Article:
Correct?

3. May 13, 2011

SpectraCat

I think that's basically correct. Another way to think about it is, since it is a closed loop with water flowing in one direction, you always have one side where the water is flowing up fighting gravity, and one where it is flowing down, assisted by gravity, so the two basically balance out. I think it's similar to operating an elevator with a counterweight .. you don't need a very big motor, because whichever is higher (the weight or the elevator car) is doing almost all of the work to pull the other one up.

4. May 13, 2011

timsea81

Awesome! I think I understand it now. Now can you tell me where I can find this explanation in a Physics book?

5. May 13, 2011

firavia

the pressure at the highest point would be low relatively to the lowest one when the water is flowing, but as spectracat said they are balanced cause when you want to calculate the whole pressure loss in the pipe you will add the friction loss + the loss due to height - the assistance of gravity and if it is a closed loop thn the 2 last elements cancels out cause they are obviously geometrically in y-axis equal.

6. May 13, 2011

Staff: Mentor

I don't believe Bernoulli's principle is referring to pressure due to gravity.

In a closed system the pressure due to the weight of the water will be greater at the bottom of the system than at the top if you have one long pipe where the wieght of the water on top adds to the weight further down.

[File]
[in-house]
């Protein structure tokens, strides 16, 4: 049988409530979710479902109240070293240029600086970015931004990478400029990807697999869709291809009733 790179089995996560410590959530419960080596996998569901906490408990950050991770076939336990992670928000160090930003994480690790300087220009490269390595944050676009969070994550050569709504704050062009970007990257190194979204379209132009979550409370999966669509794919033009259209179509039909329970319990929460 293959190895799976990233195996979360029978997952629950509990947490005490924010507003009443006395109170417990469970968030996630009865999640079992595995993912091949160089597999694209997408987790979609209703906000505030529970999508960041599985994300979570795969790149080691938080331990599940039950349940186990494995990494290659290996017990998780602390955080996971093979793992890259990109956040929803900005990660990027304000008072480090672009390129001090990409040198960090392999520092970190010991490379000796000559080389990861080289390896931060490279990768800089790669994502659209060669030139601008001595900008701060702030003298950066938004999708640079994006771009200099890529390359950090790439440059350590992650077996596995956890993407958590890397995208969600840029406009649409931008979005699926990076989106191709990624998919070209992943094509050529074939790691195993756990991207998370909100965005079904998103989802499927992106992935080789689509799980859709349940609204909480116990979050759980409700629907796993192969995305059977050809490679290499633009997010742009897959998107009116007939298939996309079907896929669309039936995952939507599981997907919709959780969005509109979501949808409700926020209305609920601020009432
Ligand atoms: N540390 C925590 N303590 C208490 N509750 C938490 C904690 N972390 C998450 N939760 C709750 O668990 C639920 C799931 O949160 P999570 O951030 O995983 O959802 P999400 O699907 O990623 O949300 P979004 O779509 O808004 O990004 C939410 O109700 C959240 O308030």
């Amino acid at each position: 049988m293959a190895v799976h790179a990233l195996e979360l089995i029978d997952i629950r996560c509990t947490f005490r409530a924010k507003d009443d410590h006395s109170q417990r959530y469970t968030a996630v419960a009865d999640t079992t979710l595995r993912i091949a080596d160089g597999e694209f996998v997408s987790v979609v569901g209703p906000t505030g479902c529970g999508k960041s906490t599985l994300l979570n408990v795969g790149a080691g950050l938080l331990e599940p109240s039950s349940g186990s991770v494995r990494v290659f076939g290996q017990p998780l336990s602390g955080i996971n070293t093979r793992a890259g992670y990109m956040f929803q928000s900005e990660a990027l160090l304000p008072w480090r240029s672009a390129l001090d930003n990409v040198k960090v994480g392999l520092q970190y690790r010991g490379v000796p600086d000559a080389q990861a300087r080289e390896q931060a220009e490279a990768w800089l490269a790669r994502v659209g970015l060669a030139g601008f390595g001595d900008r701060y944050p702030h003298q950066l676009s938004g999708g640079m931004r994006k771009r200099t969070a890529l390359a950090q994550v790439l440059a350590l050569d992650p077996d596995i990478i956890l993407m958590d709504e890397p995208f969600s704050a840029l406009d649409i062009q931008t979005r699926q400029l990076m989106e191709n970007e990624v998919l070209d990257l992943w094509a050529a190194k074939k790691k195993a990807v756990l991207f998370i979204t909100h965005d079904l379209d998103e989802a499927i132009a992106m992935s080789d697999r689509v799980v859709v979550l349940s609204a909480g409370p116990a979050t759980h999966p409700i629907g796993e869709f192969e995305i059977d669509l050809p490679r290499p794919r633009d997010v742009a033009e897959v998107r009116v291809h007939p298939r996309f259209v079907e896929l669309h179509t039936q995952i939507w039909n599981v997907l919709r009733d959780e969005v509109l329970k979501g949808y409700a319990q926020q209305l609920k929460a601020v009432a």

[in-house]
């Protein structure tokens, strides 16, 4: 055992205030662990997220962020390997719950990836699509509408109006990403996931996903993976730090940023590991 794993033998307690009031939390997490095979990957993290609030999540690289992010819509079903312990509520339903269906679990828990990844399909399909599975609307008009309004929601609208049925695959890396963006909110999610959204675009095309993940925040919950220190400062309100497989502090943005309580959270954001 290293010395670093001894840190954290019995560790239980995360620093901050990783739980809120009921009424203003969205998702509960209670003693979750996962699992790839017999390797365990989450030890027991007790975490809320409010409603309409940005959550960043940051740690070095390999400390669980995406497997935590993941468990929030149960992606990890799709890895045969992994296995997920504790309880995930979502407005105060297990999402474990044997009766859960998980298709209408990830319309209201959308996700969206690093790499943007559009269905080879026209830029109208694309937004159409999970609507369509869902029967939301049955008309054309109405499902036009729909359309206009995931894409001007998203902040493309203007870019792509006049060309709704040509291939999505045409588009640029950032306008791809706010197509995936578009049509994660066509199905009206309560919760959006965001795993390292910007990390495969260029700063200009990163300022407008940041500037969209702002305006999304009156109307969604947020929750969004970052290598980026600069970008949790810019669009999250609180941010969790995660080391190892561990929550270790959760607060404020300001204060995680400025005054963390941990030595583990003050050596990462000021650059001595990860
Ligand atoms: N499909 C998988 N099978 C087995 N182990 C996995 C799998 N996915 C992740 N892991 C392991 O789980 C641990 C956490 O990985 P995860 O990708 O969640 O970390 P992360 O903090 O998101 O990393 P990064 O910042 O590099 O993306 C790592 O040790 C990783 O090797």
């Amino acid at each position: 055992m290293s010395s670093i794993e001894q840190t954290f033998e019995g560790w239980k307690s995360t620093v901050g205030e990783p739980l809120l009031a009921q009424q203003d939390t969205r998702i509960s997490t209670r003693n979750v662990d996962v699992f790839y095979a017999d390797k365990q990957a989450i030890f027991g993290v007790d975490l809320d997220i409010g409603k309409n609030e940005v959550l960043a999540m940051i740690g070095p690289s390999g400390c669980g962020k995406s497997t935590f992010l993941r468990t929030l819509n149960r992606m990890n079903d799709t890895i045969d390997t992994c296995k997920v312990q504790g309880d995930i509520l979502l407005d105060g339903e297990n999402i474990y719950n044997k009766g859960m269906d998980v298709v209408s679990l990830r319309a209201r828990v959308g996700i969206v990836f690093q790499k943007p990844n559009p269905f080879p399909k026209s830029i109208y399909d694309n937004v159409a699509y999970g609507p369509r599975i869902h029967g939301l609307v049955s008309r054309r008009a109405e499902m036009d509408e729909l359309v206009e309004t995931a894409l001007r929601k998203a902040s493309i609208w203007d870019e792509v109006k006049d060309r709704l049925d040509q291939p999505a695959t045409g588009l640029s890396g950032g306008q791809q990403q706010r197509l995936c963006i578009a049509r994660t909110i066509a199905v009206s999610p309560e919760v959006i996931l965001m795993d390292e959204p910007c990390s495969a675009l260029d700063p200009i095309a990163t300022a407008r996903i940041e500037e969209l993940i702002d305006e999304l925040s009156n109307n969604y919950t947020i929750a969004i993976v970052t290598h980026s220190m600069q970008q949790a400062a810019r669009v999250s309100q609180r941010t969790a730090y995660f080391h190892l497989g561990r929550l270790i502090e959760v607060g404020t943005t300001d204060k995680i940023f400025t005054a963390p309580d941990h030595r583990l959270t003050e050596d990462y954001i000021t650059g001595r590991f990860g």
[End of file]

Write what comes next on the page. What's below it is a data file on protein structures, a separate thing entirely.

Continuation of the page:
I THINK you can use this instead. (I'm not experienced with fluids, so I may be wrong)

7. May 13, 2011

cjl

Drakkith is correct - this has nothing to do with bernoulli. This is simply hydrostatic pressure, in which P = ρgh (assuming an incompressible fluid).

8. May 14, 2011

timsea81

If it's hydrostatic pressure it does have to do with Bernoulli. Bernoulli's equation states that the sum of the static, dynamic, and hydrostatic pressures are constant throughout the streamline. In a closed system where velocity (and therefore dynamic pressure) is constant, a rise in hydrostatic press must correspond with a decrease in static pressure, so as ρgh goes up, the static pressure goes down.

9. May 14, 2011

Staff: Mentor

Sure, but I was not sure if the OP's question was actually about Bernoulli's laws or not. I don't know if its merely pressure do to gravity, or if you actually have to take all of Bernoulli's laws into account.

10. May 14, 2011

sleeper365